Police destroy illegal mining operations in one of Peru's biggest raids


Police destroyed illegal gold mining operations in the deforested area known as La Pampa in Peru's Madre de Dios region last week in one of the biggest of more than 60 operations the government has launched since 2014, when it made illegal the wildcat mining that has been ravaging pristine jungle and contaminating it with tons of mercury.

More than 1,000 police and soldiers dynamited and dismantled mining machinery valued at $3 million, including dredges and motors used to separate gold flecks from sand in crude sluices, the government said.

Most of the miners are highlands peasants lured by the promise of modest riches, especially now that gold prices have climbed back above $1,200 an ounce.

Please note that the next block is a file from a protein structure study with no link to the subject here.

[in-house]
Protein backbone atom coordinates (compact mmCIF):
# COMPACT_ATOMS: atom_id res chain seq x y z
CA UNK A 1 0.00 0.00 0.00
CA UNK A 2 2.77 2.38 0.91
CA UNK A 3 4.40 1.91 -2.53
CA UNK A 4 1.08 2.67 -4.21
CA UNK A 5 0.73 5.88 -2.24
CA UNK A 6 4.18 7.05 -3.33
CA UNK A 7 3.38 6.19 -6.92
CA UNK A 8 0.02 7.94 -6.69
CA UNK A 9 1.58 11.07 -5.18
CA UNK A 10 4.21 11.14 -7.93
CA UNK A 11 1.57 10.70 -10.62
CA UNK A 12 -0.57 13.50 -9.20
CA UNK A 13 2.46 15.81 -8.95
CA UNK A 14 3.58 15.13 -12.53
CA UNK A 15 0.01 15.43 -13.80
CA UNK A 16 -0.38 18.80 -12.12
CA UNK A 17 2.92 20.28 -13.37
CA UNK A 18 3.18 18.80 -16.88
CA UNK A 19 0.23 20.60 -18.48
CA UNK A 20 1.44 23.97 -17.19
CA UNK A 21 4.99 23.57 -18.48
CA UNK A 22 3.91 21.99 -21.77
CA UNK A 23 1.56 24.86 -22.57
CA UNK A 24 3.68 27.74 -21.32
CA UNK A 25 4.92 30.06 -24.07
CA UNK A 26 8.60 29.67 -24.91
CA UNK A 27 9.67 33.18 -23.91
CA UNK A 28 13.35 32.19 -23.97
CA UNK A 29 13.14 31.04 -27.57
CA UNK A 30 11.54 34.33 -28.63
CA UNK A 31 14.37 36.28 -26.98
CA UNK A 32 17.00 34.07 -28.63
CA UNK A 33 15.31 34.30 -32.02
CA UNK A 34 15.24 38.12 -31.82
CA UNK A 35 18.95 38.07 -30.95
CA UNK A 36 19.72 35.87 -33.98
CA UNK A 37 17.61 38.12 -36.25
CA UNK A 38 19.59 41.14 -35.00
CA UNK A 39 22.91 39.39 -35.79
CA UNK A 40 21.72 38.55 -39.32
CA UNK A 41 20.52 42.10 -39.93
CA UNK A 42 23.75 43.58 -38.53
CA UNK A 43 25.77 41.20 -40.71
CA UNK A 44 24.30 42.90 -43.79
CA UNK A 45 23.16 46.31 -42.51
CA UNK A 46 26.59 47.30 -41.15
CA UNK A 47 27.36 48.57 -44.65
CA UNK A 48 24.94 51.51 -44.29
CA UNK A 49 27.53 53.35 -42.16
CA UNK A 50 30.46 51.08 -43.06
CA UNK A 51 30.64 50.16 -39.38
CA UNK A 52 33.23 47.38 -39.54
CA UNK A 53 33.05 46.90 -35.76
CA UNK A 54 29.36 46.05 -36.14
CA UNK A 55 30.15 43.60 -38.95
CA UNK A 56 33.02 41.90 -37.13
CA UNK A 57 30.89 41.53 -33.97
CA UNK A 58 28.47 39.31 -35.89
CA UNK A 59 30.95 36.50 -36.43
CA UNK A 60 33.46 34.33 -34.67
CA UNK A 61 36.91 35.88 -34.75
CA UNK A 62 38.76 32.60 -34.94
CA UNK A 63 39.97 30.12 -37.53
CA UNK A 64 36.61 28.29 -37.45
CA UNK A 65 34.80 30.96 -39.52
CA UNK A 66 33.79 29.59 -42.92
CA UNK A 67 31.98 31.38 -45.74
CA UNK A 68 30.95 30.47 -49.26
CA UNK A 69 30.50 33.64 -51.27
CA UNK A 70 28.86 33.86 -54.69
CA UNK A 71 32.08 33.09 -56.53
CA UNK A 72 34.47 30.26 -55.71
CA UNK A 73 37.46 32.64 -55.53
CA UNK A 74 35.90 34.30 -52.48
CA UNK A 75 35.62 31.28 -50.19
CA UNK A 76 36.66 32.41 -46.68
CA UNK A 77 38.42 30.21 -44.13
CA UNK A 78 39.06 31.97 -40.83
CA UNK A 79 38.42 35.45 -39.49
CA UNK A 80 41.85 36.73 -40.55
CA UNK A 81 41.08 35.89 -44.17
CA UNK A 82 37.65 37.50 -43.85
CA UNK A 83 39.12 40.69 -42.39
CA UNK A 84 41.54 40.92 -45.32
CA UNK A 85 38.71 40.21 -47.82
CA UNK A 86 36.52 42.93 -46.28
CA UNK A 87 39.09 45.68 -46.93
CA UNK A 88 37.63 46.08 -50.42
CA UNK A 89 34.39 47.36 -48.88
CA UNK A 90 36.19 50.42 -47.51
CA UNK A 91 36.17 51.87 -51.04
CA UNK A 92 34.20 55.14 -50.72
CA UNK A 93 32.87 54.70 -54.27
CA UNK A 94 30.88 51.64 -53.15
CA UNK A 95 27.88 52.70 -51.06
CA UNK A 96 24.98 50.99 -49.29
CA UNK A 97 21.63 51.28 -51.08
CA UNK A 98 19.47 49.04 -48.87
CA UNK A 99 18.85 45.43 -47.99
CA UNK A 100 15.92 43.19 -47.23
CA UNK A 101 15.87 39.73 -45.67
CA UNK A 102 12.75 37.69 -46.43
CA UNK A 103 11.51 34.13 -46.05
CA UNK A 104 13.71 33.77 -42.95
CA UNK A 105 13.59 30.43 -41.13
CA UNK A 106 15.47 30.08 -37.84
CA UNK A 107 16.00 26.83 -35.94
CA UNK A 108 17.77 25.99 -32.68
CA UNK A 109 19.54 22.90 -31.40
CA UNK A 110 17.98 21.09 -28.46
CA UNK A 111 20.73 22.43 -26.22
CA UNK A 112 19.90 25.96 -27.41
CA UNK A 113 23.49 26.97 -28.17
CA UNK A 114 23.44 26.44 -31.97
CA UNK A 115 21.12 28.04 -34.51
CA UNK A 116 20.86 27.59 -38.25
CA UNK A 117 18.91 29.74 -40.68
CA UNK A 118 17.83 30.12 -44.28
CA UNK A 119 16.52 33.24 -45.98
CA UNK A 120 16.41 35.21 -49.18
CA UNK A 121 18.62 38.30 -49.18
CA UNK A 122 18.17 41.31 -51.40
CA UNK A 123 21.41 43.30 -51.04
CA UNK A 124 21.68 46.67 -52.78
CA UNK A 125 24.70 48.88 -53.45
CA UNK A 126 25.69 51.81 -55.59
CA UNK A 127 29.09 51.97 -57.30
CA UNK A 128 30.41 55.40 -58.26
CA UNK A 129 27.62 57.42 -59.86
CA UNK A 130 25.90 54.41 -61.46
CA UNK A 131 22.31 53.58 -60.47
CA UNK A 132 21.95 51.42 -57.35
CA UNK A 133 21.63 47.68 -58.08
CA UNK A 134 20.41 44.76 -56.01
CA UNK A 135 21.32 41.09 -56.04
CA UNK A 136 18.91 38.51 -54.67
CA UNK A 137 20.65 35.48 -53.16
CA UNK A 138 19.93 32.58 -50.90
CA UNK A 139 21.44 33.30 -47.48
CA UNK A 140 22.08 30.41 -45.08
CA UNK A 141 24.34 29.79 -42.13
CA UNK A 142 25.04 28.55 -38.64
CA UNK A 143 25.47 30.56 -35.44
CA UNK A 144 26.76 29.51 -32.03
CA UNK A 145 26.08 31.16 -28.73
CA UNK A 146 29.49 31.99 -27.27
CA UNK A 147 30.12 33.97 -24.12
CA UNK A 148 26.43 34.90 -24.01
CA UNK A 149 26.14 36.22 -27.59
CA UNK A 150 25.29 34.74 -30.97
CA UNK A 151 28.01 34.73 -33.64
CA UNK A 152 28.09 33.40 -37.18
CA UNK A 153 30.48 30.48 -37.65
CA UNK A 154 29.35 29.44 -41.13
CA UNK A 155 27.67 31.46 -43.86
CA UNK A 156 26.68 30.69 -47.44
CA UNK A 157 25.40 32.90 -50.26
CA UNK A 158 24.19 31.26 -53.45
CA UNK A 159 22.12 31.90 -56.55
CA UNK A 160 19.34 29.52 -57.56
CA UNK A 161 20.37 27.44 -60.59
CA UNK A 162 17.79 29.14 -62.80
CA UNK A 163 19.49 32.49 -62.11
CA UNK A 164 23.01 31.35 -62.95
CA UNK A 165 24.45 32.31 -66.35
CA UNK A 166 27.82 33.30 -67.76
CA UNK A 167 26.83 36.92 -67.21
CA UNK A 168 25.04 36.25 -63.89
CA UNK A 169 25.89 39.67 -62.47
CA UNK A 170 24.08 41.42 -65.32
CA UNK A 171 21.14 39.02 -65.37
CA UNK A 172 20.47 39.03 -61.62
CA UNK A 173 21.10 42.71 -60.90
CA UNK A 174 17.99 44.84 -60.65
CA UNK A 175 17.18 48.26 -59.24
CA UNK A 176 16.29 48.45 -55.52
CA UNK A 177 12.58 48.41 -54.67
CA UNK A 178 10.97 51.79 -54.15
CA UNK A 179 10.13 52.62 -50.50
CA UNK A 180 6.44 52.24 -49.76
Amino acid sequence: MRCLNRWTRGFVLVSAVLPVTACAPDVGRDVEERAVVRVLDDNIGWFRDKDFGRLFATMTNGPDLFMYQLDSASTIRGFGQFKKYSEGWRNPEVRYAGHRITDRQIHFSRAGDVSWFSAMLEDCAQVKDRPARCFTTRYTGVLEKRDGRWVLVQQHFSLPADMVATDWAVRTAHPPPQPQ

The government raid that destroyed scores of illegal gold mining camps in the region also targeted about three dozen brothels where officials said they rescued two minors presumably working as prostitutes.

The targeted area, in the southeastern jungles bordering Brazil and Bolivia, is adjacent the Tambopata reserve, one of the world's most biologically diverse ecospheres.

Police Are Cracking Down On Peru's Illegal Gold Mining Camps
Police Are Cracking Down On Peru's Illegal Gold Mining Camps

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Originally published